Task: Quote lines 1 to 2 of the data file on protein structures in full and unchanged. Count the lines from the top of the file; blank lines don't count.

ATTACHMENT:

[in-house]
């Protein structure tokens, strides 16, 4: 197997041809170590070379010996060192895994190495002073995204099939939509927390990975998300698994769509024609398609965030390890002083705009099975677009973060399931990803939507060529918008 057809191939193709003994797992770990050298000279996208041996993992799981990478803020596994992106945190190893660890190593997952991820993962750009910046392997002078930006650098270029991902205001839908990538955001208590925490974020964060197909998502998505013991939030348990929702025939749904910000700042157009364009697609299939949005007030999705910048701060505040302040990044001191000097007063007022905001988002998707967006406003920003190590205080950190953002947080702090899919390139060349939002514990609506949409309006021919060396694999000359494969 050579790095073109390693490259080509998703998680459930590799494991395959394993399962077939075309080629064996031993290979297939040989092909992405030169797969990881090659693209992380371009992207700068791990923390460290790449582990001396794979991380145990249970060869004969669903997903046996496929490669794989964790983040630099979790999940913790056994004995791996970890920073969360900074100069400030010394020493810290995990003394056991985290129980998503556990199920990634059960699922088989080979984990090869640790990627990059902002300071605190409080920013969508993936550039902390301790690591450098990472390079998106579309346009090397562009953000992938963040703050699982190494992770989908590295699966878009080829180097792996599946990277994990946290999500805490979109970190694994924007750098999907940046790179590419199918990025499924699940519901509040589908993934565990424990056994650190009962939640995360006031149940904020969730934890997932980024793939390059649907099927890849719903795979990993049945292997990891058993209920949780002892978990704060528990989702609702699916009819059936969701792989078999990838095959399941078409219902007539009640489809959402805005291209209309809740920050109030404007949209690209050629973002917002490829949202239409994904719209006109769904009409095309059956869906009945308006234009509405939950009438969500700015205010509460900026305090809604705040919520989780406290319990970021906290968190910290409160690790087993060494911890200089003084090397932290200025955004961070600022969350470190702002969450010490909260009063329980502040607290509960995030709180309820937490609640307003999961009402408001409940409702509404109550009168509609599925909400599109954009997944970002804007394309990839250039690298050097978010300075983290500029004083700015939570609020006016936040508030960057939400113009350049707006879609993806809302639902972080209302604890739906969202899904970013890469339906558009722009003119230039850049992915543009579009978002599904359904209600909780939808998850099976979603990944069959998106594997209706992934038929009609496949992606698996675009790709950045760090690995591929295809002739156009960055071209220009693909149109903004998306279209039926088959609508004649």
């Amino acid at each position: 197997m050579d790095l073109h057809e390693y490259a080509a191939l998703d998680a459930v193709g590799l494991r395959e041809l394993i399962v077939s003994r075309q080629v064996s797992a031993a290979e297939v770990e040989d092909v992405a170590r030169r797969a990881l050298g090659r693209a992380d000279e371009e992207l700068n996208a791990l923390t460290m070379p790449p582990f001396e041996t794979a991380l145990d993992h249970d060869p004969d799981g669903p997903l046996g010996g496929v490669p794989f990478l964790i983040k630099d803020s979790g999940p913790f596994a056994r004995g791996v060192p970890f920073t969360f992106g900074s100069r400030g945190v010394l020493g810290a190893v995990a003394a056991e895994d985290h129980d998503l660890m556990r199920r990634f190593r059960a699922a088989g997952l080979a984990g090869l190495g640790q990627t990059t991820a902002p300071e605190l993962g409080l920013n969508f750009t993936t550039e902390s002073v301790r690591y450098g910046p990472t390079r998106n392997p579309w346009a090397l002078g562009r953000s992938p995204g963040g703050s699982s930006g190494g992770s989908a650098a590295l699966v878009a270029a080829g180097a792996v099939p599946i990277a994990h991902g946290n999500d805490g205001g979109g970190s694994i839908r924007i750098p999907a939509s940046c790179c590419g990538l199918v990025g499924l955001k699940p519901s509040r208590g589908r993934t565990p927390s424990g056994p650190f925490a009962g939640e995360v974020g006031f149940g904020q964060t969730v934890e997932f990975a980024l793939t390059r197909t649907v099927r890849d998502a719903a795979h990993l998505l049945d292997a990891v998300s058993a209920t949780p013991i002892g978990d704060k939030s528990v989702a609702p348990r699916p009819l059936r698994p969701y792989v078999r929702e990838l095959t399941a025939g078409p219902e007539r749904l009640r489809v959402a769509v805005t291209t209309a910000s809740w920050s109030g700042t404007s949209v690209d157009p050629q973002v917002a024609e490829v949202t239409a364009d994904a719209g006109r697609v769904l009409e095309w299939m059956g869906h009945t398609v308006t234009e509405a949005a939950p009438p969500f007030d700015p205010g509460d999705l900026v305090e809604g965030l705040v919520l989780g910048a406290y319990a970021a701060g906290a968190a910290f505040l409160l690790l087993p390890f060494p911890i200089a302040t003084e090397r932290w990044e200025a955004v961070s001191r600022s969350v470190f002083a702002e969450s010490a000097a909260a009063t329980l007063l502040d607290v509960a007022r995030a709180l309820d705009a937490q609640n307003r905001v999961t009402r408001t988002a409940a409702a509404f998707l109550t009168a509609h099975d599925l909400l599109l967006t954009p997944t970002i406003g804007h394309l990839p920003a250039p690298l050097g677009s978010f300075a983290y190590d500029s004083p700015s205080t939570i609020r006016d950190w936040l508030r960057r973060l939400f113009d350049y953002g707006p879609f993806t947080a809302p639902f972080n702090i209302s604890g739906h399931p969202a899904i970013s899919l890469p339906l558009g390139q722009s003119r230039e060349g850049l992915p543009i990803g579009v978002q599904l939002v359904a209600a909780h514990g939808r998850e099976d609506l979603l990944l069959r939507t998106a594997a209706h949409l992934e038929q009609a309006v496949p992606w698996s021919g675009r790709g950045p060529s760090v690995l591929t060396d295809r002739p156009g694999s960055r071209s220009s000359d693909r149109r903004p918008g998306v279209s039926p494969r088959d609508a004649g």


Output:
[in-house]
């Protein structure tokens, strides 16, 4: 197997041809170590070379010996060192895994190495002073995204099939939509927390990975998300698994769509024609398609965030390890002083705009099975677009973060399931990803939507060529918008 057809191939193709003994797992770990050298000279996208041996993992799981990478803020596994992106945190190893660890190593997952991820993962750009910046392997002078930006650098270029991902205001839908990538955001208590925490974020964060197909998502998505013991939030348990929702025939749904910000700042157009364009697609299939949005007030999705910048701060505040302040990044001191000097007063007022905001988002998707967006406003920003190590205080950190953002947080702090899919390139060349939002514990609506949409309006021919060396694999000359494969 050579790095073109390693490259080509998703998680459930590799494991395959394993399962077939075309080629064996031993290979297939040989092909992405030169797969990881090659693209992380371009992207700068791990923390460290790449582990001396794979991380145990249970060869004969669903997903046996496929490669794989964790983040630099979790999940913790056994004995791996970890920073969360900074100069400030010394020493810290995990003394056991985290129980998503556990199920990634059960699922088989080979984990090869640790990627990059902002300071605190409080920013969508993936550039902390301790690591450098990472390079998106579309346009090397562009953000992938963040703050699982190494992770989908590295699966878009080829180097792996599946990277994990946290999500805490979109970190694994924007750098999907940046790179590419199918990025499924699940519901509040589908993934565990424990056994650190009962939640995360006031149940904020969730934890997932980024793939390059649907099927890849719903795979990993049945292997990891058993209920949780002892978990704060528990989702609702699916009819059936969701792989078999990838095959399941078409219902007539009640489809959402805005291209209309809740920050109030404007949209690209050629973002917002490829949202239409994904719209006109769904009409095309059956869906009945308006234009509405939950009438969500700015205010509460900026305090809604705040919520989780406290319990970021906290968190910290409160690790087993060494911890200089003084090397932290200025955004961070600022969350470190702002969450010490909260009063329980502040607290509960995030709180309820937490609640307003999961009402408001409940409702509404109550009168509609599925909400599109954009997944970002804007394309990839250039690298050097978010300075983290500029004083700015939570609020006016936040508030960057939400113009350049707006879609993806809302639902972080209302604890739906969202899904970013890469339906558009722009003119230039850049992915543009579009978002599904359904209600909780939808998850099976979603990944069959998106594997209706992934038929009609496949992606698996675009790709950045760090690995591929295809002739156009960055071209220009693909149109903004998306279209039926088959609508004649």